Very very odd off-topic not deserving its own thread: while researching ON HER MAJESTY’S SECRET SERVICE for this post on my phone I got this result. Mark the Savalas character…

Must be either a glitch in the Google algorithm or an April fool’s Easter Egg.


Using that criteria, yes it is. But is that what “spying” is? Other entries have more gadgets, more Cold War intrigue, more “get this before the opposition gets it.” But if “spying” means “pretending to be someone else while gathering intel,” then yes, it’s AVTAK. Though even then we’re not talking about “deep cover.” Hey, look, I’ve got a notepad so I must be a reporter. Hey look, I’m 8% more supercilious and flippant than usual so I must be an aristocratic horse buyer. (See? I’ve got a cravat and everything.)

I like the vote for LTK – anything that manages to make that film more interesting somehow is a win – but as Bond is working as a free agent and not on behalf of any government or organization, I don’t think it qualifies as “spying” in the traditional sense. But I do like the idea that he’s using the skills he’s picked up as a spy to do maximum damage for his own ends.

For the record, I miss the days of investigating and snooping in the Bonds. Throughout the Brosnan and Craig eras, Bond has been more commando than spy, more demolition man than detective: his job is to get in, blow stuff up and get out. And in Craig’s case, with that earpiece connecting him to the office gang, he’s almost more just a biological version of a “killer drone.”


Despite all the “funny” and OTT moments, the “spying and snooping” content of MR is widely underestimated, There’s much more to it than just laser battles in space…


So we are saying, essentially, Sir Roger Bond was the most like an actual spy then …


April 2 -
Yes he is, having recently watch him twice on the big screen, he does fit with the novels description of Blofeld. Although Telly Savalas works better for the screen incarnation within the context of the film. I would dearly love to hear Gray put LazenbyBond in his place though. Could’ve threaded through to an interconnected universe for all those out there that care for such things. Henderson is Blofeld… ConneryBond kills smaller Blofeld double in same movie. OHMSS he doesn’t realise till it’s too late that the camp silverhaired gent on the ski Slope is the man with the wooden leg who “died” last movie. ITS ALL CONNECTED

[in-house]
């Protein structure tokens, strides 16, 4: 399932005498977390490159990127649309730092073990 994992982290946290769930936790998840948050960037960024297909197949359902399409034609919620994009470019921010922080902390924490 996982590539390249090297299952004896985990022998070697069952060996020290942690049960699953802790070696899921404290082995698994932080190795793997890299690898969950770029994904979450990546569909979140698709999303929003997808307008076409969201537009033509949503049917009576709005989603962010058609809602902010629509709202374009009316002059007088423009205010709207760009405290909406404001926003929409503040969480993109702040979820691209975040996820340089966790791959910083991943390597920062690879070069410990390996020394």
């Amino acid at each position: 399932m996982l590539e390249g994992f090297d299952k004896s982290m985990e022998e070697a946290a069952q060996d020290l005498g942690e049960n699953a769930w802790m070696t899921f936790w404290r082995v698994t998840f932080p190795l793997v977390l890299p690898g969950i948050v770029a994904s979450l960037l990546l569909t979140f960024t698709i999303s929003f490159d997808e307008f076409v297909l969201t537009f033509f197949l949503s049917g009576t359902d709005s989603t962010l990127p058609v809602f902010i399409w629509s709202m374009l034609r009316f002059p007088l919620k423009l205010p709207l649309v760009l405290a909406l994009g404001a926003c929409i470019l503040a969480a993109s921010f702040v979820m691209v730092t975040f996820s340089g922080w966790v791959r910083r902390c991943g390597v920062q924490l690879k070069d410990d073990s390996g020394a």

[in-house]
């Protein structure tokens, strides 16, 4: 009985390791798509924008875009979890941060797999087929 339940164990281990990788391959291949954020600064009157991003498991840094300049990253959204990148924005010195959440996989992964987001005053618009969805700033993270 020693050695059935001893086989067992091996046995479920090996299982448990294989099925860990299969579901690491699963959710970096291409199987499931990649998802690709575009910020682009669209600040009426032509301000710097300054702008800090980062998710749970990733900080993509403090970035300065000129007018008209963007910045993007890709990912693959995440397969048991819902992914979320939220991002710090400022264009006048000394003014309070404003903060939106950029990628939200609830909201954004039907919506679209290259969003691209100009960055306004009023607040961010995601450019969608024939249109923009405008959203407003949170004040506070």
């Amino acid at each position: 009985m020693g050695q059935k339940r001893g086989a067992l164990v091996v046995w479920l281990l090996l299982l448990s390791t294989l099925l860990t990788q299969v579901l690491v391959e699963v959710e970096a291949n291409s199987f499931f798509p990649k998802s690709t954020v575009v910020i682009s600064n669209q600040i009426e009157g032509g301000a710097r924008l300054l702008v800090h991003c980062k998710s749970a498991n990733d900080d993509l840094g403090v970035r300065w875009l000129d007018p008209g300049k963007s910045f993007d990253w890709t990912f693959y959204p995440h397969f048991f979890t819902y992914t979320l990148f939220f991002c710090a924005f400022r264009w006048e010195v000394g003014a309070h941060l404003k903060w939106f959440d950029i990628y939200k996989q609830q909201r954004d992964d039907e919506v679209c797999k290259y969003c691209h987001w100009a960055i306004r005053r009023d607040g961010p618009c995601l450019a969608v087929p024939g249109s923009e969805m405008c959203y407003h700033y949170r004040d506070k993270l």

(I hasten to repeat that although having posted them, I don’t necessarily agree with all the statements)

On the “spy” thing in 1, I suppose some of the fluidity in trying to nail down how this applies to Bond comes from his creator never seeming to have been totally sure either. He’s a spy for sure in Fleming’s Moonraker, but more an agent of disruption in Casino Royale. He sort-of starts a spy in Diamonds are Forever but Bond expresses himself as bored by all that about halfway through and starts shooting up bits of Las Vegas. Goldfinger he does a bit of spying, but is dimissive of it, yet baulks at being just a blunt instrument of basic execution in For Your Eyes Only and The Living Daylights.

“Secret Agent” probably covers both the finding-outery and the blowing-uppery. Might fit him better than “spy”. Something like Solo tries both and demonstrates how deft one has to be in meshing these (Solo doesn’t work).

On 2, can see it and, if universe-building, would help explain why Blofeld doesn’t recognise Bond; whichever poor sod is underneath that Blofeld’s skin - insert “Blofeld has a man inside him” observation where you wish - had never met Bond. (Still don’t really get why Blofeld is creating doubles anyway). They did get the three stages of Blofeld in there - bruising but intellectual heavy, urbane gent then whalloped-out loon - if not in the right order. Part of this is also wanting to see cracked-egg Donald Pleasance flapping about in a silk kimono and brandishing a sword. Don’t say that wouldn’t thrill you, too.